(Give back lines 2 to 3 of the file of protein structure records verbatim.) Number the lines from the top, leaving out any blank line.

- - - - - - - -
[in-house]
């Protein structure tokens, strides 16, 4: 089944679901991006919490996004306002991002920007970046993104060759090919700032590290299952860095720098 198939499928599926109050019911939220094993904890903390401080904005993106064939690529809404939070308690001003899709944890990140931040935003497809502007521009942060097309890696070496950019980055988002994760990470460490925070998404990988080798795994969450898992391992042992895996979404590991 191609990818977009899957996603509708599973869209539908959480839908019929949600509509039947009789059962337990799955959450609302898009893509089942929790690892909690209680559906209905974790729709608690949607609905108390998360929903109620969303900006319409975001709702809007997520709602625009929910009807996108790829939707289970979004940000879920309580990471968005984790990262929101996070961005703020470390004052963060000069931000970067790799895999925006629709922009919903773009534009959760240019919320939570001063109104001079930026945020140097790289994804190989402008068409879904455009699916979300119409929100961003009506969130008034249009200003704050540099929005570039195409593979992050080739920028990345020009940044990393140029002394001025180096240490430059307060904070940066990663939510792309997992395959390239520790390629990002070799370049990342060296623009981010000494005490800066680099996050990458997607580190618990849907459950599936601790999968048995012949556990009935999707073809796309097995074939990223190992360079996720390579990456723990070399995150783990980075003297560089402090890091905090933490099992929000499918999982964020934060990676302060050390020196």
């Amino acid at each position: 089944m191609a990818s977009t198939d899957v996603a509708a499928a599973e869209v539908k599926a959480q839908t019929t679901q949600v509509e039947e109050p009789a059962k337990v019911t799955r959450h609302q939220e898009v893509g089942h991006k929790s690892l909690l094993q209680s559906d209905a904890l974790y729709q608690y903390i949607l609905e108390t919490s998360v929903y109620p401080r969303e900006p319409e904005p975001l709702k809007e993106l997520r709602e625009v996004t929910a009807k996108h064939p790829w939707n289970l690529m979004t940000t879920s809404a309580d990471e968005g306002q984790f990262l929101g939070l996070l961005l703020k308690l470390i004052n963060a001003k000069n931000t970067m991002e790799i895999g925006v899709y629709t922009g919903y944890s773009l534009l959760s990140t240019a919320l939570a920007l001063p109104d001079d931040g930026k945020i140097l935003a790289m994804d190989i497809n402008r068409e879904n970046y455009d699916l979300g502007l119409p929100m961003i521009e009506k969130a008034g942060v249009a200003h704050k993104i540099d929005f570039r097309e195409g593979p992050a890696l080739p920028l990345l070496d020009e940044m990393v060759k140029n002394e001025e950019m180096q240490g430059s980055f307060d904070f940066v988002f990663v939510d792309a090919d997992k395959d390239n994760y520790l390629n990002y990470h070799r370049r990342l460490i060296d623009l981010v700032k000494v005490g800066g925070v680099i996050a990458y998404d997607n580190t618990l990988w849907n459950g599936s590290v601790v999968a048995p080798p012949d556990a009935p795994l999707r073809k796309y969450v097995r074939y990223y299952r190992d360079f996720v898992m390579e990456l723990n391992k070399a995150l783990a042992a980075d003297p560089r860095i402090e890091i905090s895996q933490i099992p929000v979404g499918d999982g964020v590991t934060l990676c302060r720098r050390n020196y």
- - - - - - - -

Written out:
């Protein structure tokens, strides 16, 4: 089944679901991006919490996004306002991002920007970046993104060759090919700032590290299952860095720098 198939499928599926109050019911939220094993904890903390401080904005993106064939690529809404939070308690001003899709944890990140931040935003497809502007521009942060097309890696070496950019980055988002994760990470460490925070998404990988080798795994969450898992391992042992895996979404590991 191609990818977009899957996603509708599973869209539908959480839908019929949600509509039947009789059962337990799955959450609302898009893509089942929790690892909690209680559906209905974790729709608690949607609905108390998360929903109620969303900006319409975001709702809007997520709602625009929910009807996108790829939707289970979004940000879920309580990471968005984790990262929101996070961005703020470390004052963060000069931000970067790799895999925006629709922009919903773009534009959760240019919320939570001063109104001079930026945020140097790289994804190989402008068409879904455009699916979300119409929100961003009506969130008034249009200003704050540099929005570039195409593979992050080739920028990345020009940044990393140029002394001025180096240490430059307060904070940066990663939510792309997992395959390239520790390629990002070799370049990342060296623009981010000494005490800066680099996050990458997607580190618990849907459950599936601790999968048995012949556990009935999707073809796309097995074939990223190992360079996720390579990456723990070399995150783990980075003297560089402090890091905090933490099992929000499918999982964020934060990676302060050390020196």
């Amino acid at each position: 089944m191609a990818s977009t198939d899957v996603a509708a499928a599973e869209v539908k599926a959480q839908t019929t679901q949600v509509e039947e109050p009789a059962k337990v019911t799955r959450h609302q939220e898009v893509g089942h991006k929790s690892l909690l094993q209680s559906d209905a904890l974790y729709q608690y903390i949607l609905e108390t919490s998360v929903y109620p401080r969303e900006p319409e904005p975001l709702k809007e993106l997520r709602e625009v996004t929910a009807k996108h064939p790829w939707n289970l690529m979004t940000t879920s809404a309580d990471e968005g306002q984790f990262l929101g939070l996070l961005l703020k308690l470390i004052n963060a001003k000069n931000t970067m991002e790799i895999g925006v899709y629709t922009g919903y944890s773009l534009l959760s990140t240019a919320l939570a920007l001063p109104d001079d931040g930026k945020i140097l935003a790289m994804d190989i497809n402008r068409e879904n970046y455009d699916l979300g502007l119409p929100m961003i521009e009506k969130a008034g942060v249009a200003h704050k993104i540099d929005f570039r097309e195409g593979p992050a890696l080739p920028l990345l070496d020009e940044m990393v060759k140029n002394e001025e950019m180096q240490g430059s980055f307060d904070f940066v988002f990663v939510d792309a090919d997992k395959d390239n994760y520790l390629n990002y990470h070799r370049r990342l460490i060296d623009l981010v700032k000494v005490g800066g925070v680099i996050a990458y998404d997607n580190t618990l990988w849907n459950g599936s590290v601790v999968a048995p080798p012949d556990a009935p795994l999707r073809k796309y969450v097995r074939y990223y299952r190992d360079f996720v898992m390579e990456l723990n391992k070399a995150l783990a042992a980075d003297p560089r860095i402090e890091i905090s895996q933490i099992p929000v979404g499918d999982g964020v590991t934060l990676c302060r720098r050390n020196y």